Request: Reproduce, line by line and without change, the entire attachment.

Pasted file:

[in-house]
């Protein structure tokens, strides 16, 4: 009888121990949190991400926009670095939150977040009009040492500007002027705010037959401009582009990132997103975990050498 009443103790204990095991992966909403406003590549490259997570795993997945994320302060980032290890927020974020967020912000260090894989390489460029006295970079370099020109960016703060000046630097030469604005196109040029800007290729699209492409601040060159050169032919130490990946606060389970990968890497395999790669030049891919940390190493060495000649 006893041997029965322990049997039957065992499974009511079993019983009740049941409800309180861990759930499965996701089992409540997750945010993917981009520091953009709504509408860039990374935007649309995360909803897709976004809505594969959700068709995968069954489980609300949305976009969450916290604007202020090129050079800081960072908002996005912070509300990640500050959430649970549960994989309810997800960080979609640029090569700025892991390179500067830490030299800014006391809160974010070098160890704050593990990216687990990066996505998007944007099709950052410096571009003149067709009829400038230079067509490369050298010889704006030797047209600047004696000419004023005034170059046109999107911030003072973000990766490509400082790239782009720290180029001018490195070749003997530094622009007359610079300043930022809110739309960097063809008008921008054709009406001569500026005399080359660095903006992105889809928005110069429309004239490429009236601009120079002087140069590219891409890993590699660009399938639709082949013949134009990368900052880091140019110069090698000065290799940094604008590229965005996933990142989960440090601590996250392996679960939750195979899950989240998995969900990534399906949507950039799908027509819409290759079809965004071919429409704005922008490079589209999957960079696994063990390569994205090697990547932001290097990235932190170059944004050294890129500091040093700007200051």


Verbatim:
[in-house]
């Protein structure tokens, strides 16, 4: 009888121990949190991400926009670095939150977040009009040492500007002027705010037959401009582009990132997103975990050498 009443103790204990095991992966909403406003590549490259997570795993997945994320302060980032290890927020974020967020912000260090894989390489460029006295970079370099020109960016703060000046630097030469604005196109040029800007290729699209492409601040060159050169032919130490990946606060389970990968890497395999790669030049891919940390190493060495000649 006893041997029965322990049997039957065992499974009511079993019983009740049941409800309180861990759930499965996701089992409540997750945010993917981009520091953009709504509408860039990374935007649309995360909803897709976004809505594969959700068709995968069954489980609300949305976009969450916290604007202020090129050079800081960072908002996005912070509300990640500050959430649970549960994989309810997800960080979609640029090569700025892991390179500067830490030299800014006391809160974010070098160890704050593990990216687990990066996505998007944007099709950052410096571009003149067709009829400038230079067509490369050298010889704006030797047209600047004696000419004023005034170059046109999107911030003072973000990766490509400082790239782009720290180029001018490195070749003997530094622009007359610079300043930022809110739309960097063809008008921008054709009406001569500026005399080359660095903006992105889809928005110069429309004239490429009236601009120079002087140069590219891409890993590699660009399938639709082949013949134009990368900052880091140019110069090698000065290799940094604008590229965005996933990142989960440090601590996250392996679960939750195979899950989240998995969900990534399906949507950039799908027509819409290759079809965004071919429409704005922008490079589209999957960079696994063990390569994205090697990547932001290097990235932190170059944004050294890129500091040093700007200051």